Mumbai’s XXtreme TB is neither new nor sudden

Mumbai has been in a state of panic for the last two weeks after doctors at Hinduja Hospital reported the first cases from India of Extremely Drug Resistant TB (XXDR), which is immune to all first-line and second-line drugs used in the disease’s treatment. The panic stems from the idea that we are facing a new kind of bacteria and the possibility that it may spread among a large section of people in the city.

It’s worth pointing out, therefore, that the earliest reported case of XXDR TB was way back in 2003 in Italy, according to a 2007 article in medical journal, Eurosurvelliance. In this article, GB Migliori, director, WHO Collaborating Centre for TB and Lung Diseases, discussed the cases of two patients who initially had a less severe form of TB but it developed into XXDR TB due to mismanagement of the disease at the earlier stage. One of them underwent treatment for five years, while the other was treated for almost eight years. Drug susceptibility tests (DST) were performed on both patients, which indicated that the TB was resistant to all known anti-TB activity, wrote Migliori. “Both (women) died in 2003, before 50 years of age, after a long, unsuccessful treatment with all available drugs without achieving bacteriological conversion.”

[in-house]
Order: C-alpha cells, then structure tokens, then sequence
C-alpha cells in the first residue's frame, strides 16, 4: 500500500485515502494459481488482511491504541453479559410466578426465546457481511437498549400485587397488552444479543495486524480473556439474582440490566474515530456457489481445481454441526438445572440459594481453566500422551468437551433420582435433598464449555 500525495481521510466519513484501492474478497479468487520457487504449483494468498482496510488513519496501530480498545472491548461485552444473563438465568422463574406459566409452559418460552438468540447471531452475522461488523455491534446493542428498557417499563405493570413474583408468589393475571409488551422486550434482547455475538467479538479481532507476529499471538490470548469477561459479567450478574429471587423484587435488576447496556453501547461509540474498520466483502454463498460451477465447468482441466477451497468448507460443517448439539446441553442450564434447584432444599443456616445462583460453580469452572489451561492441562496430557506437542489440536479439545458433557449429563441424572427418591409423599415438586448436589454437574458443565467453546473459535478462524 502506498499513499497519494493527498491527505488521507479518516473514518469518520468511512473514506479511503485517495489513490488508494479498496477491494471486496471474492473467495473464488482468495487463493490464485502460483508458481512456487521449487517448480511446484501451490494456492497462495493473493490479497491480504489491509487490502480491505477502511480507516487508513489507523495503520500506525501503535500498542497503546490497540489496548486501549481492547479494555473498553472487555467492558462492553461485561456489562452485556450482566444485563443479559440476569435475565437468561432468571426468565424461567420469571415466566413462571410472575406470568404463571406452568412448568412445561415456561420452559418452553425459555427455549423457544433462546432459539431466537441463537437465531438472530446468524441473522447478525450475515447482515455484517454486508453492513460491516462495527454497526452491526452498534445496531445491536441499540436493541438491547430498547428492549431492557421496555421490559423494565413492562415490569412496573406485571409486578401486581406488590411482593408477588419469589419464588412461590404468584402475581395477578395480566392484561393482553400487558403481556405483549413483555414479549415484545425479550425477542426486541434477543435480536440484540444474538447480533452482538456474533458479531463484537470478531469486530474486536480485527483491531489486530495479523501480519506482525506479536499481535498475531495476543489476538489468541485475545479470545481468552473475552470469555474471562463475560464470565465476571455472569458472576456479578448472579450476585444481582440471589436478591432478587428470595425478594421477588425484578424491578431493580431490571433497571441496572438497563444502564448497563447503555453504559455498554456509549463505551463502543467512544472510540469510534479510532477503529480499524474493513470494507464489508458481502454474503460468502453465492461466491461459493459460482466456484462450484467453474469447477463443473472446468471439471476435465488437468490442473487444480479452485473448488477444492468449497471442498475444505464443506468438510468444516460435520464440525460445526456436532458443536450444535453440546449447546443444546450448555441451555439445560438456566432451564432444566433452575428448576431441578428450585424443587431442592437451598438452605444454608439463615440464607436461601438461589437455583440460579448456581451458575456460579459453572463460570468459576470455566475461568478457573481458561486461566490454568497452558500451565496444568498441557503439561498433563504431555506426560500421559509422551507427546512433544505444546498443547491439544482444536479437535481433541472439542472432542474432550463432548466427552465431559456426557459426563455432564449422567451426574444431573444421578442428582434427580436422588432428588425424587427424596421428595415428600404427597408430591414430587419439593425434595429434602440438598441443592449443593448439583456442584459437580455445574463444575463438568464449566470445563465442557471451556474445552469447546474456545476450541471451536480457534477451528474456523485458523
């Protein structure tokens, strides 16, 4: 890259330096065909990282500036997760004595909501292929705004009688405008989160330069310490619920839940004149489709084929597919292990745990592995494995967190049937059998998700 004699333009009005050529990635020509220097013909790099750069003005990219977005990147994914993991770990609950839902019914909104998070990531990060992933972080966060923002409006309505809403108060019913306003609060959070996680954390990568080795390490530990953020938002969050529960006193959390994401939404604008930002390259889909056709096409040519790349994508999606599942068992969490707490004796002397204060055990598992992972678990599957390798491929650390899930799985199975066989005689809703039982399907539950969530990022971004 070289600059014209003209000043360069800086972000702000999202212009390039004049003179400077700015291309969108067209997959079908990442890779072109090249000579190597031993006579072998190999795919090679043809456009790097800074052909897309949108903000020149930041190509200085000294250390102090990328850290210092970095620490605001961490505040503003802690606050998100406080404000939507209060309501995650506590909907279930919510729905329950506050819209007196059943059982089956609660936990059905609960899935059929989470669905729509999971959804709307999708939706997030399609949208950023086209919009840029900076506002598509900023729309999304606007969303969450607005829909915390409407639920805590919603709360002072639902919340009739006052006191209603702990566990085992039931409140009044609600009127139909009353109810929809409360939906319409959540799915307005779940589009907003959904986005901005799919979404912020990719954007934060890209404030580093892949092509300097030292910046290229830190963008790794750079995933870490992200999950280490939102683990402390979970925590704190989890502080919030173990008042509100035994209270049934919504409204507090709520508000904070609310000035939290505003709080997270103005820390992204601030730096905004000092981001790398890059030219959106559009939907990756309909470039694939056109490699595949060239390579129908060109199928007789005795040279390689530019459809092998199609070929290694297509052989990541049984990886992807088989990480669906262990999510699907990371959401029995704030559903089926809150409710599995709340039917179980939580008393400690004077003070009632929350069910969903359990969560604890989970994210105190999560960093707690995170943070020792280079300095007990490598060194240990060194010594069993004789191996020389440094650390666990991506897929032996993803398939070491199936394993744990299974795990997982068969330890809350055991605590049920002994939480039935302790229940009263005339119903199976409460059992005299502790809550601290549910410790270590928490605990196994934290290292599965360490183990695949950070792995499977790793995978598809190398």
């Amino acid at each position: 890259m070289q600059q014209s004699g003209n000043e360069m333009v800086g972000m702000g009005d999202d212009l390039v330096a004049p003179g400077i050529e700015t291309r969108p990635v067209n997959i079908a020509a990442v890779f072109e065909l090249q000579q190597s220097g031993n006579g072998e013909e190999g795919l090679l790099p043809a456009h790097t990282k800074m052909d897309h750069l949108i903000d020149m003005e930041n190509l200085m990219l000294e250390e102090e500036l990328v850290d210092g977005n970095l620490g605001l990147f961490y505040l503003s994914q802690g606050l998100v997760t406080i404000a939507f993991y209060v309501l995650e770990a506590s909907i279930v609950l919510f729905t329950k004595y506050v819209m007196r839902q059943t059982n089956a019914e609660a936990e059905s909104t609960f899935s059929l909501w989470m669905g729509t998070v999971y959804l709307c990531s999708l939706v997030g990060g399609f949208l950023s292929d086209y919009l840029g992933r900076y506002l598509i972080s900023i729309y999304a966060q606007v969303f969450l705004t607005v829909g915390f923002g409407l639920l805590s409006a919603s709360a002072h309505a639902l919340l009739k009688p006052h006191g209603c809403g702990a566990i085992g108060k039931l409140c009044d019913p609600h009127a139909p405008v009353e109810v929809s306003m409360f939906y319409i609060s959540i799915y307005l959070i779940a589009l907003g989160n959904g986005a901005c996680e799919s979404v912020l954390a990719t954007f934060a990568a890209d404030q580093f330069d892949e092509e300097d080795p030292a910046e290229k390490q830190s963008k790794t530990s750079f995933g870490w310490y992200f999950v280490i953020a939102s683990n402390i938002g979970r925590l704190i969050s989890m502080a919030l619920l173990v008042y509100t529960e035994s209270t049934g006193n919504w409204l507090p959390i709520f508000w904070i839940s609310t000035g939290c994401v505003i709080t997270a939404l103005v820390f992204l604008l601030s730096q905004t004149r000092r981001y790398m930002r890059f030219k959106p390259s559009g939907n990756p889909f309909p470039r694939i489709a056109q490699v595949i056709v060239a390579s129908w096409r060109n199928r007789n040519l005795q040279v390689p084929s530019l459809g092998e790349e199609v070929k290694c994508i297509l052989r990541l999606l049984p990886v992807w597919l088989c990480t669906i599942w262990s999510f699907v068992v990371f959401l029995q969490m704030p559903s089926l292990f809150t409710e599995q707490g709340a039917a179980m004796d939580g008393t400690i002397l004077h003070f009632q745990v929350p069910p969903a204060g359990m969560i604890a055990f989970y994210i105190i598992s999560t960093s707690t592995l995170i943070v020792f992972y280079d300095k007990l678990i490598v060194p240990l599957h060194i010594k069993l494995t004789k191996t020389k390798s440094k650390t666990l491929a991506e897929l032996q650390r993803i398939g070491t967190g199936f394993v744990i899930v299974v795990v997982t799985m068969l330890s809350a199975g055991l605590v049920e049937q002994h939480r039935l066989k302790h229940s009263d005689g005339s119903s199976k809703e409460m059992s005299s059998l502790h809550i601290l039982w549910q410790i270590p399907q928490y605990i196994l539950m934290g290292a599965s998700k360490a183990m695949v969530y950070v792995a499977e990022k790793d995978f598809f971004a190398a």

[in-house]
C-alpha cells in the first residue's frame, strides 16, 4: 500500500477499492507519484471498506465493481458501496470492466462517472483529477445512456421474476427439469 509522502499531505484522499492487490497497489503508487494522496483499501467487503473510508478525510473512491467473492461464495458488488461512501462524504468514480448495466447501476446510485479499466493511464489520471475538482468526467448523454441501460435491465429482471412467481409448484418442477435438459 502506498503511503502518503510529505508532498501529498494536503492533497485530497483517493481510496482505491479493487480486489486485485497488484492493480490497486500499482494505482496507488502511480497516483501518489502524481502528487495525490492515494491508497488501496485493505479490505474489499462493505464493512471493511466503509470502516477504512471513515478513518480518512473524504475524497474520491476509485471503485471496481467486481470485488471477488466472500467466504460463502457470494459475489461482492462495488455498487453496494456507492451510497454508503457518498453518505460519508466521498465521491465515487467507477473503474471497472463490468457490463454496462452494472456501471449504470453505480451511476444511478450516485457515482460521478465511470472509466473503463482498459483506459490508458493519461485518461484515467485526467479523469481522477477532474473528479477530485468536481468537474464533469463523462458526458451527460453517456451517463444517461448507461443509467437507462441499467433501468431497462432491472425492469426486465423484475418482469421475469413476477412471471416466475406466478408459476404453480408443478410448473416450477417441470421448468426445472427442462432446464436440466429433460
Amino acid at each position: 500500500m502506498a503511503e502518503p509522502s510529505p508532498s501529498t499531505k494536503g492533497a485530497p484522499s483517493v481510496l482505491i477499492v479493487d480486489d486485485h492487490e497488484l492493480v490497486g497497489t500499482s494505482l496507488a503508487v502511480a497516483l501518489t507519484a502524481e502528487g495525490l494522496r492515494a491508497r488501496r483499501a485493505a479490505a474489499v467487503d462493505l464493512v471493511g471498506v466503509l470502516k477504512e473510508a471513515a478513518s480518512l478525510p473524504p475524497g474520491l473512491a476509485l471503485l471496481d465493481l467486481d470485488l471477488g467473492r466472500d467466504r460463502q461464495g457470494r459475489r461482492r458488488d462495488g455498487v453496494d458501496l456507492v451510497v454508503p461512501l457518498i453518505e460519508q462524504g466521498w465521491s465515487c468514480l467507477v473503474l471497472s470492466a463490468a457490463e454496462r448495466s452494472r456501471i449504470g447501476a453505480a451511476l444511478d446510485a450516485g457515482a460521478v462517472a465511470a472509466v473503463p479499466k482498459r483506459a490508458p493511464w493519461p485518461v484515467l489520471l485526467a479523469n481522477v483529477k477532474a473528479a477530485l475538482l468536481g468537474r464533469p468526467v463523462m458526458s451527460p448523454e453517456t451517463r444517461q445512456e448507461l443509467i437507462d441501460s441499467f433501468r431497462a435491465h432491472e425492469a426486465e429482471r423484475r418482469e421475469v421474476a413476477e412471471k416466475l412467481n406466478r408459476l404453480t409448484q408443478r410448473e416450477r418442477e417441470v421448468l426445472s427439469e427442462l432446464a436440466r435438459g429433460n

In 2003, the only known forms of the disease were the primary TB and multi-drug resistant TB (MDR TB). When the bacteria developed resistance to the first line of drugs for primary TB, patients with MDR TB would then be treated with second-line drugs.

However, doctors started noticing that some MDR TB patients too were showing resistance to some of the second-line drugs. “In 2006, WHO officials met in Geneva to define XDR TB (extensively drug-resistant TB). In the same meeting, XXDR TB too was discussed, and the term was accepted unofficially,” said Migliori.

According to Migliori, it is difficult to identify XXDR TB, since the patient has to be tested against all available drugs. This is expensive and “the test results are open to interpretation. Moreover, there are few labs in the world who can conduct such tests,” he said. What this implies is that over the years many XXDR cases may not have been documented; so it may be fallacious to think that there has been a sudden emergence or spike in XXDR TB.

Doctors in India agree. “DST (drug susceptibility testing) for all the drugs is costly and not effective for treatment. So the testing is done only for the primary drugs. DST for other drugs is also dubious right now. The same test carried out by different labs yields different results, and the technology is non-standardised,” said SK Jindal, chairman of the Expert Advisory Committee on Management of Tuberculosis.